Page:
We know a lot about the mechanics of sex, the functioning and maintenance of the physiological systems—after all, keeping penises erect is a multi-billion dollar industry. Then there’s the matter of the human sex drive being necessary for the perpetuation of the species. But beyond the hydraulics of aroused genitals, and the need for arousal in order to keep little humans coming, the whom (or even the what) of our individual sexual attraction, the specifics of what turns us on, and how we choose to express our desires remains largely mysterious to science and often even to ourselves. Dr. Richard Krueger, an assistant clinical professor of psychiatry at Columbia University’s medical school and a researcher on sex offenders, appends to his emails a saying from Charles Darwin, written in 1862, that Krueger says is still apt today: “We do not even in the least know the final cause of sexuality. The whole subject is hidden in darkness.”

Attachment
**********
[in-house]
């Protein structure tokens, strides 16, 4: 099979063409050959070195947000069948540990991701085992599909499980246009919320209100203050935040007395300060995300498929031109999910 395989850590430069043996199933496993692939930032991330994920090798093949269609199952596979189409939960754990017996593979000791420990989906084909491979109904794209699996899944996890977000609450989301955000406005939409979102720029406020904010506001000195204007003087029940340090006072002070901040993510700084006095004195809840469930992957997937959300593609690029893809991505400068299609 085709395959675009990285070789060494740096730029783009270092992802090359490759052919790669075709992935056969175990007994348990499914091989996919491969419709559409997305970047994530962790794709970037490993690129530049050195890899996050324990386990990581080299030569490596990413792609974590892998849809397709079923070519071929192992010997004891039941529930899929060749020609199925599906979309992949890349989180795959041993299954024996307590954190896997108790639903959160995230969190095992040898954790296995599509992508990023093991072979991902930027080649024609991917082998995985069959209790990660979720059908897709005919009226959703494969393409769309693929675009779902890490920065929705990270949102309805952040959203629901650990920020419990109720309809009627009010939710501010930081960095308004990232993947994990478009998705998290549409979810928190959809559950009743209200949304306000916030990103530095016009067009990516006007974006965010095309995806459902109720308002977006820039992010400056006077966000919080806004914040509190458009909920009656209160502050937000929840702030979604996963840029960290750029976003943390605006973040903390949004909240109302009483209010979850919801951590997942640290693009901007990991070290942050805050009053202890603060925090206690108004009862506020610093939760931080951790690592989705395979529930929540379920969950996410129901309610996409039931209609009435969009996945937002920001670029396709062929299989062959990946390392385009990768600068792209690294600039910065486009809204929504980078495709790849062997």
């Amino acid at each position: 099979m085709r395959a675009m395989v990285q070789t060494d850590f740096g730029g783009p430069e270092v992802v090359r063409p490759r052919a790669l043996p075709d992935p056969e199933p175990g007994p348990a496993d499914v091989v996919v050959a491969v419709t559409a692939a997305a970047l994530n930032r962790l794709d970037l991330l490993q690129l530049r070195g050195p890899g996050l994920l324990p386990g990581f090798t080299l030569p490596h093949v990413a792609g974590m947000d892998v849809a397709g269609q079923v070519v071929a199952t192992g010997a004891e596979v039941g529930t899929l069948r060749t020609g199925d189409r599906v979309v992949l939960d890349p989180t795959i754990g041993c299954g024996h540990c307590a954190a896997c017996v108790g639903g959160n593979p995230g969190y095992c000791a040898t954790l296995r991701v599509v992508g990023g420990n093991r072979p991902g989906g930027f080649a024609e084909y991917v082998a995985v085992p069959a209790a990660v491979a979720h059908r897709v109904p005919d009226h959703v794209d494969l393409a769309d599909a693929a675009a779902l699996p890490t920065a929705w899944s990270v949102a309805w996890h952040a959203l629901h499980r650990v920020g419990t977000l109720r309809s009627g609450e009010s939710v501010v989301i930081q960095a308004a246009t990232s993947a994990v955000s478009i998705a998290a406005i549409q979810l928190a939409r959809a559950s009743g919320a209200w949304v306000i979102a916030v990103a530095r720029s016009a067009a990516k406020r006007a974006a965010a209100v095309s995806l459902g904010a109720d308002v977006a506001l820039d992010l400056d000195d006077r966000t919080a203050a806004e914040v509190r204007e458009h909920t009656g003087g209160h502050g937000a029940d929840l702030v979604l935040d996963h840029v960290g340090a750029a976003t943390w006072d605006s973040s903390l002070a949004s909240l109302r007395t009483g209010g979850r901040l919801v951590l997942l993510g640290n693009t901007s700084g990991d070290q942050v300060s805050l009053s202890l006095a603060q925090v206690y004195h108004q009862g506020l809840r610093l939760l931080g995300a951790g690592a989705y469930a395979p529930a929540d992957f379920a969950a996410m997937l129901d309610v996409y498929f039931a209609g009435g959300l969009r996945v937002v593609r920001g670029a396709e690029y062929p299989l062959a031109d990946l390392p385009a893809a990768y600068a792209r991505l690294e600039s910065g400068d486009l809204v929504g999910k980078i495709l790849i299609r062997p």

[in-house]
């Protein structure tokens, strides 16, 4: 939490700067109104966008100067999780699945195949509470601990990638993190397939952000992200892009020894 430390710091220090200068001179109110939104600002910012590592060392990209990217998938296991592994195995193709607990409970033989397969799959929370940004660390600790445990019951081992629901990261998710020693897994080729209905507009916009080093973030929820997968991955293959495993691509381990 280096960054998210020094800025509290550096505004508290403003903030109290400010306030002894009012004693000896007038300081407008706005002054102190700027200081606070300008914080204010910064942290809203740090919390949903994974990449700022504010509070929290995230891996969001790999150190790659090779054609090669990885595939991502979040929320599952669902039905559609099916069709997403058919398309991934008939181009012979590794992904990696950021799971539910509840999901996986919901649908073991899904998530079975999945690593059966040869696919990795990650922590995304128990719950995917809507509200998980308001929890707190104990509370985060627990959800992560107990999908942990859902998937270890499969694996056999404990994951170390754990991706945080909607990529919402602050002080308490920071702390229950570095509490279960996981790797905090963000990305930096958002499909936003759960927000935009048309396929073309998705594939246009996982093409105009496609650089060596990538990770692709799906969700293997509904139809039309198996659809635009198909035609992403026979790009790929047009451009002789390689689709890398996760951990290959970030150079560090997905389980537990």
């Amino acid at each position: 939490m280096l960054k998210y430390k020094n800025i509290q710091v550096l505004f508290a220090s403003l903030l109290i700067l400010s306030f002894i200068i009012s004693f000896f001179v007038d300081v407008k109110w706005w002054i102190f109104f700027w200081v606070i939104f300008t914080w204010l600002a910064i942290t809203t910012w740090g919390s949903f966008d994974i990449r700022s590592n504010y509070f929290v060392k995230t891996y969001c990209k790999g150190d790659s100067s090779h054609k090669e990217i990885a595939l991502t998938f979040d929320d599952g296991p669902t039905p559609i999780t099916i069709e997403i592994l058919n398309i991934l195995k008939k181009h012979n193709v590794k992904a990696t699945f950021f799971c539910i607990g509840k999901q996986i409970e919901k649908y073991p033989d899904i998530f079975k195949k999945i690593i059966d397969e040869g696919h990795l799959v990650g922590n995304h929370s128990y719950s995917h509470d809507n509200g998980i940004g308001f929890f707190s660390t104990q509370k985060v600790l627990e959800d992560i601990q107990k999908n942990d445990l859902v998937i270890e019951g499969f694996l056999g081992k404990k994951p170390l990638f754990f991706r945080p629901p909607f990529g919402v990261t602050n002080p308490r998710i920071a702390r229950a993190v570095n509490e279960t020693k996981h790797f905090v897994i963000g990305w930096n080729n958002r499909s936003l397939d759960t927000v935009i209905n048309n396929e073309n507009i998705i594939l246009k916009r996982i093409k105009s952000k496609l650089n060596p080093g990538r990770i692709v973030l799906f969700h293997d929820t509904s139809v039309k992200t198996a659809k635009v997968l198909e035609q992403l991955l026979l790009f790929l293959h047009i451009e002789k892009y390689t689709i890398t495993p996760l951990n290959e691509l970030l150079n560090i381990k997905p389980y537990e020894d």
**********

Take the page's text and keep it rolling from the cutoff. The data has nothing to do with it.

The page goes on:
This mystery applies to what is called normal sex. As for the sexual behavior that puzzles and repels us, there isn’t even general agreement about what to call it, let alone how to explain it. As a society we disagree as to whether medicine is a useful lens through which to examine sexually deviant behavior. Many believe it is better considered through morality (a breakdown of values), the political (abuse of power), the legal (they’re criminals), or gender (“toxic masculinity”).